The HRC Adds Important Oral History Collection

August 26, 2016- The HRC is excited to announce the acquisition of The Librado C. Gonzales Filipino Heritage Oral History Collection. The oral histories, which were conducted in 1972, document the Filipino Farm Labor experience. The interviews are with those who led and were involved in improving farm labor working conditions in the Southern San Joaquin Valley and include Philip Vera Cruz, Ramon Domingo, and many more. Originally recorded on cassette tapes, the interviews will be digitized and transcribed by the HRC Student Research Team.

 

The HRC Acquires Vital Real Estate Records

June 28, 2016-The HRC recently acquired the real estate records of Claude R. Blodget. Blodget, who was born in Youngsville, Pennsylvania in 1878, was a graduate of Kern County Union High School and Stanford University. He served as auditor for Western Water Company before going into the real estate business in 1918. Perhaps the most important feature of these records is that they document the development of Bakersfield’s Mayflower District. The records are currently being processed and are expected to be available for research by the end of the year.

 

Student Takes on Internship Challenge

July 27, 2015-The Historical Research Center is working with the California Farms Foundation at the Shafter Research Station to organize, preserve and document the history of the station. Formerly owned by the U.S. Department of Agriculture, the station was transferred to a non-profit foundation in 2012.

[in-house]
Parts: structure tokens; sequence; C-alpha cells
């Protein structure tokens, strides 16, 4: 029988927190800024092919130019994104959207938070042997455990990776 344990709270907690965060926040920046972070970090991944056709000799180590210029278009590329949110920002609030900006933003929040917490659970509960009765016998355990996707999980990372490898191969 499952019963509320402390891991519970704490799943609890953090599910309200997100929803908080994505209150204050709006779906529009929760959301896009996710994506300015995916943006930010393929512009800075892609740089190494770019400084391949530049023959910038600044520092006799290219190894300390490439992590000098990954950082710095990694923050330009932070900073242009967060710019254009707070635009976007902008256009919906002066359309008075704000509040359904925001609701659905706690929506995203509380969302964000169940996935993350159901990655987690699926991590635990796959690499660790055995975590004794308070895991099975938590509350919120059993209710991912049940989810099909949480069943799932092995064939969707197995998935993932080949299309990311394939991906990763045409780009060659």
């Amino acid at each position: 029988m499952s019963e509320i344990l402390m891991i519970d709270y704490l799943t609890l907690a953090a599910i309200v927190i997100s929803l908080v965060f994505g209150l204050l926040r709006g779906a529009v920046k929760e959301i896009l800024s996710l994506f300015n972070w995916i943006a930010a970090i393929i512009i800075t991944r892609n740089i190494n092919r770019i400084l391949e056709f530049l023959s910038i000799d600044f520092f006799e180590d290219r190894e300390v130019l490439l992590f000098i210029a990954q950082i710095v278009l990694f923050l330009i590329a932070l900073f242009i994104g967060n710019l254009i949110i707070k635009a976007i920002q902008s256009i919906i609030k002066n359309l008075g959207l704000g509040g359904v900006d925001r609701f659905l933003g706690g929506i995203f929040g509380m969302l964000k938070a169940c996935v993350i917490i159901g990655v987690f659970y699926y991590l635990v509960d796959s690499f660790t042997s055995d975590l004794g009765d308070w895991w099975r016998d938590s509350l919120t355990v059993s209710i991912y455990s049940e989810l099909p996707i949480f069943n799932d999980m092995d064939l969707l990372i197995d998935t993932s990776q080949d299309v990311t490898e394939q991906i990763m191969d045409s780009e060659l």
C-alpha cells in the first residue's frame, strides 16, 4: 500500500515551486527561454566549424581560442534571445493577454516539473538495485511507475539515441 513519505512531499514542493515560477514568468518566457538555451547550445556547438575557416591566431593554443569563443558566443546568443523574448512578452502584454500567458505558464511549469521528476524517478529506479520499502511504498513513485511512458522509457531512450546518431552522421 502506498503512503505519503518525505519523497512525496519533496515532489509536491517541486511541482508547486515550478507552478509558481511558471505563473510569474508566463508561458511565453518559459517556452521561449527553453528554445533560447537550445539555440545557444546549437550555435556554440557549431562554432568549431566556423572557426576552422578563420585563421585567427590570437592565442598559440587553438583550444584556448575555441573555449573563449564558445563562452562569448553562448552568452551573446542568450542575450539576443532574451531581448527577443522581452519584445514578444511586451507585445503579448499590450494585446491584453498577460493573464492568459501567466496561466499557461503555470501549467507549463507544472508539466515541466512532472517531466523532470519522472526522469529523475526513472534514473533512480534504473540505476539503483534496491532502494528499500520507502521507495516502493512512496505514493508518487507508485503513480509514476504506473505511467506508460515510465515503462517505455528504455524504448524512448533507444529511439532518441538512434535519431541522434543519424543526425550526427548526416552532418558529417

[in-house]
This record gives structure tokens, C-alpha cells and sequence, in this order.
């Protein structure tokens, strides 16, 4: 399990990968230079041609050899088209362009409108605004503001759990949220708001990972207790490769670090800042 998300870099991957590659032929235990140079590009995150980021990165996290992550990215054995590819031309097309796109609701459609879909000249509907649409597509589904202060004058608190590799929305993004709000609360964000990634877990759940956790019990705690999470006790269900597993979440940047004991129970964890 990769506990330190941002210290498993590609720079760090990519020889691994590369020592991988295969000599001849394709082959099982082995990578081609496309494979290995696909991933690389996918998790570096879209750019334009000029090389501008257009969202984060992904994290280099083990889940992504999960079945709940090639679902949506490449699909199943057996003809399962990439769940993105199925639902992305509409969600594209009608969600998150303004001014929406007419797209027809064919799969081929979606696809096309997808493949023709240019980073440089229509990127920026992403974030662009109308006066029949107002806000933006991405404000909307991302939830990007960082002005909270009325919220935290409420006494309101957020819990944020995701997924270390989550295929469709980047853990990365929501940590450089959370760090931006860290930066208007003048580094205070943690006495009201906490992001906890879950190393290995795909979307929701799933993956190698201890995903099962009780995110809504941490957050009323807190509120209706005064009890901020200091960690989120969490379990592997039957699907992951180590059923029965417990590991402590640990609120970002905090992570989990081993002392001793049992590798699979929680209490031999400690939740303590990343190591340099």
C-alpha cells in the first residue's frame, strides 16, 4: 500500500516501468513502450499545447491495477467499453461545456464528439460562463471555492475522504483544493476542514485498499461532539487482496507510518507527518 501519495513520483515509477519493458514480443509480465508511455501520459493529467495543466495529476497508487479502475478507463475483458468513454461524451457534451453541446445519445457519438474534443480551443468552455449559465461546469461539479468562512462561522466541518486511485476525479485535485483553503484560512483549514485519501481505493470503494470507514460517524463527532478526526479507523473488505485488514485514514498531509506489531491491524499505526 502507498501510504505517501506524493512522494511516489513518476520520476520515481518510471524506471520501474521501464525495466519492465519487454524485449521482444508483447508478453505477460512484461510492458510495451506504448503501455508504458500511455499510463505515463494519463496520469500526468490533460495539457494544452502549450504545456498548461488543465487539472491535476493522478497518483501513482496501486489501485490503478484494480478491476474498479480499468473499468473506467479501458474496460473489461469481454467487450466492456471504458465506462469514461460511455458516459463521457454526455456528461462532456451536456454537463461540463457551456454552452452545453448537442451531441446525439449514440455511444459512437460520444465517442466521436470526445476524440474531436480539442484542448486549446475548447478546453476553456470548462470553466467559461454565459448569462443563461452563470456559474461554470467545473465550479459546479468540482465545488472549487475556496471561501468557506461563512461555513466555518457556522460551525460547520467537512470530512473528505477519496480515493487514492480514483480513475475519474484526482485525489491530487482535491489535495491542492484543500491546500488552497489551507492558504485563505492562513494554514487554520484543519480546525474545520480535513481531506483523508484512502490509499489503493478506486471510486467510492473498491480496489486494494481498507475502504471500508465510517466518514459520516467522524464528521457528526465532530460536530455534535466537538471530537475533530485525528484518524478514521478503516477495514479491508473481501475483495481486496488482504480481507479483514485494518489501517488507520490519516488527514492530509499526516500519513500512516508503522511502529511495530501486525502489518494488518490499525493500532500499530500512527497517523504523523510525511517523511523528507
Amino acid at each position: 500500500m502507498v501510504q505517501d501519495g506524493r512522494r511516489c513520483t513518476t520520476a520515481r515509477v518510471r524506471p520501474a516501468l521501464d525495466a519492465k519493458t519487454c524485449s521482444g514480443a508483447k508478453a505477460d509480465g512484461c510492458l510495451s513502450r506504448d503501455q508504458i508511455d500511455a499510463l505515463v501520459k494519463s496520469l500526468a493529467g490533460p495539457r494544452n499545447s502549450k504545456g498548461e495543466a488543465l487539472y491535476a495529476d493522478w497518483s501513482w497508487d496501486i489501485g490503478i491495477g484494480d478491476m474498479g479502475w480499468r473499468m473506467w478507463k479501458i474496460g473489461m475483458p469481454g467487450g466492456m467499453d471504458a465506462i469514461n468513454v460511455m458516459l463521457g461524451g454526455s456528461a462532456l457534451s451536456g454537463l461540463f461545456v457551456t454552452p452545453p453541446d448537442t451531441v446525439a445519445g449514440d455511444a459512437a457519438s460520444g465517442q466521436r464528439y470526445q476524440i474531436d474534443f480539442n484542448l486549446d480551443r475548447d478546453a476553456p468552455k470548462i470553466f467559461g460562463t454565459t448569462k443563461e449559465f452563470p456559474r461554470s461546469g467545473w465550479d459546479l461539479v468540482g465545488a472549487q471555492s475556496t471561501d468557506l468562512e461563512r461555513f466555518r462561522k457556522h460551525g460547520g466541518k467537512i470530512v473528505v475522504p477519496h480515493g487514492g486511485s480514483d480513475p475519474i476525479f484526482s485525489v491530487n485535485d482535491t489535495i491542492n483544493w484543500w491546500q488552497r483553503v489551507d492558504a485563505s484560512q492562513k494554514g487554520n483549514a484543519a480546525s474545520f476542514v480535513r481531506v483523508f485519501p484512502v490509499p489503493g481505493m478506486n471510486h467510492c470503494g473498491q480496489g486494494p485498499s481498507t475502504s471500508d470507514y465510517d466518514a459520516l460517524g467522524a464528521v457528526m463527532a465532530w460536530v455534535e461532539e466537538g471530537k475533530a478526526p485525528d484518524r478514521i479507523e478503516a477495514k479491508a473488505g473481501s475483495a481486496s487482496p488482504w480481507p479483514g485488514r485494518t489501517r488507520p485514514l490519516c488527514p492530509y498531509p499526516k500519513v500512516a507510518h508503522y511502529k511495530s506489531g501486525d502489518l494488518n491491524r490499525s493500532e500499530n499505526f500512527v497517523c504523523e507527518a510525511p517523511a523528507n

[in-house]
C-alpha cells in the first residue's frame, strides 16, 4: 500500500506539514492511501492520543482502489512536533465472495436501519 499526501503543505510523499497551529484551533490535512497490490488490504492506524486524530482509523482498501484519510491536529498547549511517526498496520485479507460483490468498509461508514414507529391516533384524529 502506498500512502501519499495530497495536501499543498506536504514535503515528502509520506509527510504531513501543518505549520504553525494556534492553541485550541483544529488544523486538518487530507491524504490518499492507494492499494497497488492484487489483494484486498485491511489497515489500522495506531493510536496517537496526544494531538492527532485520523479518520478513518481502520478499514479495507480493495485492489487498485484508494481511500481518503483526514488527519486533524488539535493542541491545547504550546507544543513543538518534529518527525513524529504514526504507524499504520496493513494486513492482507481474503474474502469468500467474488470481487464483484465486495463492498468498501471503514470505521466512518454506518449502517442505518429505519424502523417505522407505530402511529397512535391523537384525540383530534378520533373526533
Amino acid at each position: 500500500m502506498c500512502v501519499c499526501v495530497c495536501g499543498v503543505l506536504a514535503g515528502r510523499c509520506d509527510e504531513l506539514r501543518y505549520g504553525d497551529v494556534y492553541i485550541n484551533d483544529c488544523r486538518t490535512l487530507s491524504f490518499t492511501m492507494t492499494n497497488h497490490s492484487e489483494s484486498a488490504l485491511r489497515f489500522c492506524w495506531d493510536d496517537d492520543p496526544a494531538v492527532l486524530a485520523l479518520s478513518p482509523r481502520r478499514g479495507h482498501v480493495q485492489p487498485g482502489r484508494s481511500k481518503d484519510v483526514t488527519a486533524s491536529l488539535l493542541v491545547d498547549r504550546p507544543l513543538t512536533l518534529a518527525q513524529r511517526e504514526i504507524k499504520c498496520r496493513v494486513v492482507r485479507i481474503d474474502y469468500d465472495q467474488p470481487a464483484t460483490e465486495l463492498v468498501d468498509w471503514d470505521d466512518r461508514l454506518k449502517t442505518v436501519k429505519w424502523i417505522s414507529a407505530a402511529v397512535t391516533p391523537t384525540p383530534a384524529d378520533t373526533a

Student intern Amelia Slover, a sophomore philosophy major, was interested in the challenge of the enormous project and is being mentored by archives librarian and curator of the library’s Historical Research Center Chris Livingston. Through the paid internship, Amelia will learn about collection evaluation, archival arrangement and description, the digitization f records and photos, and gain hands-on experience working with historical materials.

The project involves the archiving of records that date back to the 1920s. Much of the research that occurred at the station had to do with a variety of cotton known as Acala, which is considered the finest in the world and is only grown in the San Joaquin Valley.